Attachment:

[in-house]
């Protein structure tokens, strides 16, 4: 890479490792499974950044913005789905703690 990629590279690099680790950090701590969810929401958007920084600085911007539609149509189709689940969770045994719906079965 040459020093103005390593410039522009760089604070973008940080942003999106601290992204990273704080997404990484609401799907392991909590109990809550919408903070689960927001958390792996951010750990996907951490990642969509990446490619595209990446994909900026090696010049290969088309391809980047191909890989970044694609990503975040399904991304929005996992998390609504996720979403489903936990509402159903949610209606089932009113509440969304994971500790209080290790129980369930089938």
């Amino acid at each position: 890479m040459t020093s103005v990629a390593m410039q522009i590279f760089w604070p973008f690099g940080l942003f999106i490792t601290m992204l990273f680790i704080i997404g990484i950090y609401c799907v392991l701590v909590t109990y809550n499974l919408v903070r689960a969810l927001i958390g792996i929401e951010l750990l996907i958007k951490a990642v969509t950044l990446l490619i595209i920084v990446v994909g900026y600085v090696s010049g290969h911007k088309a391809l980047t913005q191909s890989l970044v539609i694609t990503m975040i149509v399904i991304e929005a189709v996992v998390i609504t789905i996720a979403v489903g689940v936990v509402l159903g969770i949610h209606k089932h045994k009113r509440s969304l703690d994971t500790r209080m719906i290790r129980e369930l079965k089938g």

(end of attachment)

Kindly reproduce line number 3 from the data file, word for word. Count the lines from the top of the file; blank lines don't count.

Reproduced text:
């Amino acid at each position: 890479m040459t020093s103005v990629a390593m410039q522009i590279f760089w604070p973008f690099g940080l942003f999106i490792t601290m992204l990273f680790i704080i997404g990484i950090y609401c799907v392991l701590v909590t109990y809550n499974l919408v903070r689960a969810l927001i958390g792996i929401e951010l750990l996907i958007k951490a990642v969509t950044l990446l490619i595209i920084v990446v994909g900026y600085v090696s010049g290969h911007k088309a391809l980047t913005q191909s890989l970044v539609i694609t990503m975040i149509v399904i991304e929005a189709v996992v998390i609504t789905i996720a979403v489903g689940v936990v509402l159903g969770i949610h209606k089932h045994k009113r509440s969304l703690d994971t500790r209080m719906i290790r129980e369930l079965k089938g």